Racial Animus, Police Corruption, and a Wrongful Conviction of Murder
Complex PTSD and the Vestiges of Anguish
Keywords:Police Corruption, Wrongful Convictions, Complex PTSD, Racism, Restitution, Exoneration
It is one thing to faithfully report and investigate police corruption; it is another thing to effectively punish abusive officers and the institutions that support them. A third, arguably the most fundamental concern of all, is to understand why these officers, and the infrastructures that protect them, rarely face repercussions for their crimes and the catastrophic psychological traumas that they inflict. The case described herein – a wrongful conviction of murder (1991) that was eventually overturned (2010) and then successfully litigated for restitution (2021) – provides a vivid narrative of prosecutorial misconduct, and the consequent psychological anguish of a survivor, as informed and articulated by participant-observers. Our hope is that by doing so, we can facilitate an understanding for, and empathy with, the trials and tribulations of victims of color who have suffered tremendously from police corruption and wrongful convictions.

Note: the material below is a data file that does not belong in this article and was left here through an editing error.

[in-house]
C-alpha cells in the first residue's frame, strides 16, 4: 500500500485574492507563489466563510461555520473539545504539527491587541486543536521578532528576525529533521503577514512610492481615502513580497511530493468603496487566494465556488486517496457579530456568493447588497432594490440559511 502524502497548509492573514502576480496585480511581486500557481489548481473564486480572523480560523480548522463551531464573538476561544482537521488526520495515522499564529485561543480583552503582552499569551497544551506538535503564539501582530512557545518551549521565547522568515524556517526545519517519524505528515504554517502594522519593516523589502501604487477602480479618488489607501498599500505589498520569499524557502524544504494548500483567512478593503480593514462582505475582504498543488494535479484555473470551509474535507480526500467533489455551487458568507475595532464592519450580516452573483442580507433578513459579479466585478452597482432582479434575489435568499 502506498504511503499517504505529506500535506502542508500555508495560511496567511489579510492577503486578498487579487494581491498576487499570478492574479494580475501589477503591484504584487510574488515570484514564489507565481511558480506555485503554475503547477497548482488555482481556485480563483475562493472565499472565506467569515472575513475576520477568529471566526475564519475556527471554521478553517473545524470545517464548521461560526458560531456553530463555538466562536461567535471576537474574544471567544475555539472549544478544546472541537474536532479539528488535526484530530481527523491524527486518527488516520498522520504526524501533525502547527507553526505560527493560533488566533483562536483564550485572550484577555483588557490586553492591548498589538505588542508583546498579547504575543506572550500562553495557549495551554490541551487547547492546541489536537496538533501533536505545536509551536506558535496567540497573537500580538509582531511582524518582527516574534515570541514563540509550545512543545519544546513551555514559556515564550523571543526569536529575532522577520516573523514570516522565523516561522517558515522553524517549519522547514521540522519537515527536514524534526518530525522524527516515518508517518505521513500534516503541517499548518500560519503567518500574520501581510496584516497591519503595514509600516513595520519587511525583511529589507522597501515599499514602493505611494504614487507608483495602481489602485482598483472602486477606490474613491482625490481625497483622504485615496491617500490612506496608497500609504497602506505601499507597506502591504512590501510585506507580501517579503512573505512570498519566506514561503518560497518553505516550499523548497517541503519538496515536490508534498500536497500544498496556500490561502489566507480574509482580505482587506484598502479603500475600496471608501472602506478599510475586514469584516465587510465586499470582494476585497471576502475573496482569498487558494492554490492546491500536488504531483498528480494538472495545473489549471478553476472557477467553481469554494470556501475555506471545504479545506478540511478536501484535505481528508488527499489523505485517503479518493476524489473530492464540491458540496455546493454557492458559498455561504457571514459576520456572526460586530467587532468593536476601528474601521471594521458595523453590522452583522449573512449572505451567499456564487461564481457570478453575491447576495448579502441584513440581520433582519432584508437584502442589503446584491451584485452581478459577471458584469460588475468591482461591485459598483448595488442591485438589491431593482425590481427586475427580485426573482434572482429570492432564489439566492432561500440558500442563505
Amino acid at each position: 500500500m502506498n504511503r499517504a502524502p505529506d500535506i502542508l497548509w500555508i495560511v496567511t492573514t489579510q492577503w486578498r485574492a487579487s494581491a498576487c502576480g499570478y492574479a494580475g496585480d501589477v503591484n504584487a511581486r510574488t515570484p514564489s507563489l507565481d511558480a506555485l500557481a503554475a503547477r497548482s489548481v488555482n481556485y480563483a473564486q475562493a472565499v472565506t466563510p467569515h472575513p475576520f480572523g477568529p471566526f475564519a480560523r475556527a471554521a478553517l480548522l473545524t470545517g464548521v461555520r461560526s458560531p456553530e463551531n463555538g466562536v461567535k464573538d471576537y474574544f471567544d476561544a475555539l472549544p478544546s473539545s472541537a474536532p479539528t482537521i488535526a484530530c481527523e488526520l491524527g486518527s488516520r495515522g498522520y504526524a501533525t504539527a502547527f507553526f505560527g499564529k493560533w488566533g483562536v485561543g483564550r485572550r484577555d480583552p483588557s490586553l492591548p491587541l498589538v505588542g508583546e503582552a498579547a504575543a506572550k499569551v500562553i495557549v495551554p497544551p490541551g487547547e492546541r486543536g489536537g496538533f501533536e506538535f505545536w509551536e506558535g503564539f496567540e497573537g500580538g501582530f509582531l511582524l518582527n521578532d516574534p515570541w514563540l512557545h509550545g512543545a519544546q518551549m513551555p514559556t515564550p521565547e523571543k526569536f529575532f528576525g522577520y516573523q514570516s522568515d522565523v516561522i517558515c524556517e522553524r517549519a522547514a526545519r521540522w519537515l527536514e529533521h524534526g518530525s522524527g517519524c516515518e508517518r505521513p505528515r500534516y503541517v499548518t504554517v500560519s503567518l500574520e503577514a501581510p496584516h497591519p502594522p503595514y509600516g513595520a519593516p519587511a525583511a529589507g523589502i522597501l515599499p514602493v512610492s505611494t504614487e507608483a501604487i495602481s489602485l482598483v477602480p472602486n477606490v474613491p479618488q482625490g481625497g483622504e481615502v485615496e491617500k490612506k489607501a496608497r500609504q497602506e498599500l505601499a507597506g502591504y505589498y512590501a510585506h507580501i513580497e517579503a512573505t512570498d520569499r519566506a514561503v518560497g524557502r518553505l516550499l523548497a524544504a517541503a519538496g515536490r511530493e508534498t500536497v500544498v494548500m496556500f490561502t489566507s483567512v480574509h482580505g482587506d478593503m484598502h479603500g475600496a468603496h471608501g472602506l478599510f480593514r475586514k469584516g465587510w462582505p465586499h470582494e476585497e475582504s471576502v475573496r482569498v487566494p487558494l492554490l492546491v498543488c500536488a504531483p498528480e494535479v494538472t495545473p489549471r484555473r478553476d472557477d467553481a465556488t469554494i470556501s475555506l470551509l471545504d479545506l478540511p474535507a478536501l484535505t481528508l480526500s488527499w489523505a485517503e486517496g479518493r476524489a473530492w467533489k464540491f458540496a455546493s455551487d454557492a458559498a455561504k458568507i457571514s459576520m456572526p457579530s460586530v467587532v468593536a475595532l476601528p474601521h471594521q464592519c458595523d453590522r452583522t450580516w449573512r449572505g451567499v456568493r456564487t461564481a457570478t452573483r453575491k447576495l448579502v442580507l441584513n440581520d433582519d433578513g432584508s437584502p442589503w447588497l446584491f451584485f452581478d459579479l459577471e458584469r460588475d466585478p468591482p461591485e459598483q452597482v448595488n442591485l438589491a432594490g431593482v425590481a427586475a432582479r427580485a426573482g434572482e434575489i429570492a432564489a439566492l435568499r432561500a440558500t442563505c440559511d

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Copyright (c) 2021 Paul R. Abramson, Sienna Bland-Abramson
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